Duchess of Gloucester, June 10, 2016 | Royal Hats  Duchess of Gloucester, June 10, 2016 | Royal Hats

Countess of Ulster topped her red dress with round white straw cocktail hat trimmed with long laquered red goose feathers and a black pinok pok straw bow designed by Awon Golding (see it here). It is such a smart hat that Clare wears very well.

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Lady Davina Lewis repeated the navy and hot pink cocktail hat that we saw her wear back in April 2011 for the Duke and Duchess of Cambridge’s wedding. The design, built off a navy straw beret style base, is all about its embellishment- a large folded navy silk bow under which is tucked bright pink carnation type flowers. It’s a little hat that packs a lot of visual punch.

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Lady Davina Lewis, June 10, 2016 | Royal Hats   Lady Davina Lewis, June 10, 2016 | Royal Hats

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Lady Rose Gilman borrowed her mother’s slate blue beret with knotted bow trim (you can see a much better view of it during a previous outing here or behind the Tindalls below). It’s a simple hat but one that worked well with her printed dress.

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Lady Rose Gilman, June 10, 2016 | Royal Hats Lady Rose Gilman, June 10, 2016 | Royal Hats

These four hats make seventeen in total that we’ve seen on the British royals so far- we’ve just got ten more to go! What do you think of these designs?

Photos from Press Association via The British MonarchyThe British Monarchy, BBC TV1; WPA Pool and WPA Pool via Getty; and Getty as indicated

British Royal Wedding Four Years On: Linleys, Chattos and Gloucesters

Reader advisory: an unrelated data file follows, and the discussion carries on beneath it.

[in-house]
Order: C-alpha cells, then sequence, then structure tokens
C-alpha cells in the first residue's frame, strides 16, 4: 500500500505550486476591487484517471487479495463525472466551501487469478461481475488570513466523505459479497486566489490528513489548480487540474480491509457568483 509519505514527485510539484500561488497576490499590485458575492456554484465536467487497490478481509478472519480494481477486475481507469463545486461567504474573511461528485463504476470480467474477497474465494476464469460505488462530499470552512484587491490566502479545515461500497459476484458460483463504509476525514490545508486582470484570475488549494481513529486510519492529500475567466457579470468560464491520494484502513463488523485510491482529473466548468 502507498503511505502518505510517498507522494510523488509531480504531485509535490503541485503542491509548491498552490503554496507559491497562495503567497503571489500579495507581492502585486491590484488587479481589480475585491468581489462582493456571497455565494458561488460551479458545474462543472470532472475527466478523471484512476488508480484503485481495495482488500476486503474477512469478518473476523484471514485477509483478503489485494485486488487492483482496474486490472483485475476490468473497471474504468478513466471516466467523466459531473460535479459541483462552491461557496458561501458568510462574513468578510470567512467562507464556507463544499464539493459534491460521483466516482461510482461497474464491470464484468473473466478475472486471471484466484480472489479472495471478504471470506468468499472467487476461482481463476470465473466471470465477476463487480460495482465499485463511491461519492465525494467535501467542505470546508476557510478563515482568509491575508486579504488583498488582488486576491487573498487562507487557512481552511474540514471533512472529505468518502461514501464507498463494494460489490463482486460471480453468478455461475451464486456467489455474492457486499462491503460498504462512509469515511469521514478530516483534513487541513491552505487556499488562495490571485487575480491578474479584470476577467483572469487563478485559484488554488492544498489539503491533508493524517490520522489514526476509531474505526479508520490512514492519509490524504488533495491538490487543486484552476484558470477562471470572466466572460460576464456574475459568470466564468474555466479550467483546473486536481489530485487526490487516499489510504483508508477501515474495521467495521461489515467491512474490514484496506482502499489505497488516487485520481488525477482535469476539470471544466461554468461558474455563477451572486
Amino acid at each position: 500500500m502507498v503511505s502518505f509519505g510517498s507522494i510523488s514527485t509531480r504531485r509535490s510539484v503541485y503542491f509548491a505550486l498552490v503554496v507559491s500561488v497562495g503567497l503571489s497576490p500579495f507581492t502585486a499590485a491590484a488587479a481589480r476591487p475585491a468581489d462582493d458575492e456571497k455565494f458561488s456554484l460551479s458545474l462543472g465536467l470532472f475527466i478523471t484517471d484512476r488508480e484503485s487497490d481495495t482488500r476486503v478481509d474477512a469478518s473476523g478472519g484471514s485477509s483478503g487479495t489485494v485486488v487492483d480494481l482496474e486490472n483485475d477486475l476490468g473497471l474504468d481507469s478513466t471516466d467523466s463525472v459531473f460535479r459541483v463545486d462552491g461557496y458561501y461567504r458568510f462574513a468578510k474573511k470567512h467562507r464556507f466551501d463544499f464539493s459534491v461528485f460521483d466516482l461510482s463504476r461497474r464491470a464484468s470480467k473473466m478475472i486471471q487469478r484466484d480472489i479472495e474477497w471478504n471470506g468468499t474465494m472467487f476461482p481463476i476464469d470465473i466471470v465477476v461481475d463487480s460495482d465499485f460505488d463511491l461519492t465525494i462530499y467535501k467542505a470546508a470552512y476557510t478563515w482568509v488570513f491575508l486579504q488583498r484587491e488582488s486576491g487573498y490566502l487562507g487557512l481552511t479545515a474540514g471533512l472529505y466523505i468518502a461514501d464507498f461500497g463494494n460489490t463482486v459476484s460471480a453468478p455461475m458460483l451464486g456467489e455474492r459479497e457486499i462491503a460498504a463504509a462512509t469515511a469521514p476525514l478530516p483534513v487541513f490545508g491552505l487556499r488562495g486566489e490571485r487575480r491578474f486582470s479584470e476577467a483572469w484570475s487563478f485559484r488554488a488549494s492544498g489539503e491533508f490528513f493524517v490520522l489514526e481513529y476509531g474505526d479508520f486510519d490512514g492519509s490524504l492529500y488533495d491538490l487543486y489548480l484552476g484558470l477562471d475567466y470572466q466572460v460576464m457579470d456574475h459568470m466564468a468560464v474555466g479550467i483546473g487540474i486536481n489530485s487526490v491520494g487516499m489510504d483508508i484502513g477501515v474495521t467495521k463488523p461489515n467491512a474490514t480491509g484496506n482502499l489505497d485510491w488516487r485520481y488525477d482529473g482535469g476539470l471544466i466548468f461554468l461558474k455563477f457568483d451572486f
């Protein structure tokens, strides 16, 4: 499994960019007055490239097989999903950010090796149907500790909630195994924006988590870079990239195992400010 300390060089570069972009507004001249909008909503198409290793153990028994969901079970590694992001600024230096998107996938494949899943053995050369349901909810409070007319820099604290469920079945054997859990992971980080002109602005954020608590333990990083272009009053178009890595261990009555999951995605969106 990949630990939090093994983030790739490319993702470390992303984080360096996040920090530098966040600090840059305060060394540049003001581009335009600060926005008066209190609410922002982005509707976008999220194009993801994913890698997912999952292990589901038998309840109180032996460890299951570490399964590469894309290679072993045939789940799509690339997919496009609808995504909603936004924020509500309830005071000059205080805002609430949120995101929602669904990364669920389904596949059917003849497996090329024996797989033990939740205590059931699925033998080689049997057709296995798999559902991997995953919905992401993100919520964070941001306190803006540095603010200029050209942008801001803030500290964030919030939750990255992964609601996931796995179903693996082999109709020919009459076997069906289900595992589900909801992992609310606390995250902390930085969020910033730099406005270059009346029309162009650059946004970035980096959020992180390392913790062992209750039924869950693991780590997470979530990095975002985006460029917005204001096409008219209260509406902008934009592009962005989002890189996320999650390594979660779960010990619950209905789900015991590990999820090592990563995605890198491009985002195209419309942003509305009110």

Royal Hats Some of my favourite royal hats worn at the wedding of the Duke and Duchess of Cambridge four years ago were worn by extended members of the British Royal family. Here is the first of two posts devoted to looking back at these hats.

Viscountess Linley kicks off our review in a straw based cocktail hat covered in small rectangles of silk. These rectangles were placed to form the petals for structured flowers, anchored with pearl button centres. These most unusual flowers were not only striking, but created the most wonderfully layered and textured effect on the hat. With her streamlined cream Roland Mouret coat, the Stephen Jones designed hat made for a modern and very chic ensemble.

Lady Sarah Chatto also turned to Stephen Jones for her grey straw saucer hat. I adore the juxtaposition between the modern shape of the hat and Sarah’s 1950s inspired Jasper Conran dress. Lady Sarah has cream and black versions of this same hat that she wears frequently, sometimes with the addition of a brooch on the top of the hat. If you start the wedding video at 38:00, you’ll see the brooch sparkling on the hat during her arrival at the Abbey.

Viscountess Linley, Countess of Ulster and Lady Sarah Chatto, April 29, 2011 | Royal Hats

The Countess of Ulster (pictured above in front of Lady Sarah, wore a small black straw percher hat. Her mother-in-law, the Duchess of Gloucester (below), wore a dramatic navy and white hat. With a small white straw crown and large navy saddle brim, the hat was trimmed with curled ribbons around two sweeping navy feathers. This hat is much bolder than what we’re used to seeing on the Duchess and I thought it was smashing on her.

 The Duke and Duchess of Gloucester’s two daughters, Lady Davina Lewis and Lady Rose Gilman, also attended the wedding. Lady Rose’s headpiece consisted of a a large white headband topped with a large, muti-layered pinwheel flower. The pinwheel, in a slightly darker shade of grey than her coat dress, looked to be centered with faux pearls.

Lady Davina Lewis and Lady Rose Gilman, April 29, 2011 | Royal Hats

While difficult to see here, Lady Davina’s hat was made of the same navy satin as her dress. Built on top of the cocktail hat’s round base was a tall slope of folded silk in high waves. The bottom of this trim was made in magenta silk, revealing a shock of pink contrast at the back of the hat. It is a rather avant garde piece that you might need to see on video for a better look (you can see the Gloucester family’s arrival at Westminster Abbey here at 37:00).

Lady Davina Lewis and Lady Rose Gilman, April 29, 2011 | Royal Hats Lady Davina Lewis and Lady Rose Gilman, April 29, 2011 | Royal Hats

This group of hats shows great creativity and style, don’t you think? Stay tuned later tomorrow morning for some beautiful hats worn by the Kent cousins.
Photos from Getty as indicated and BBC TV via The British Monarchy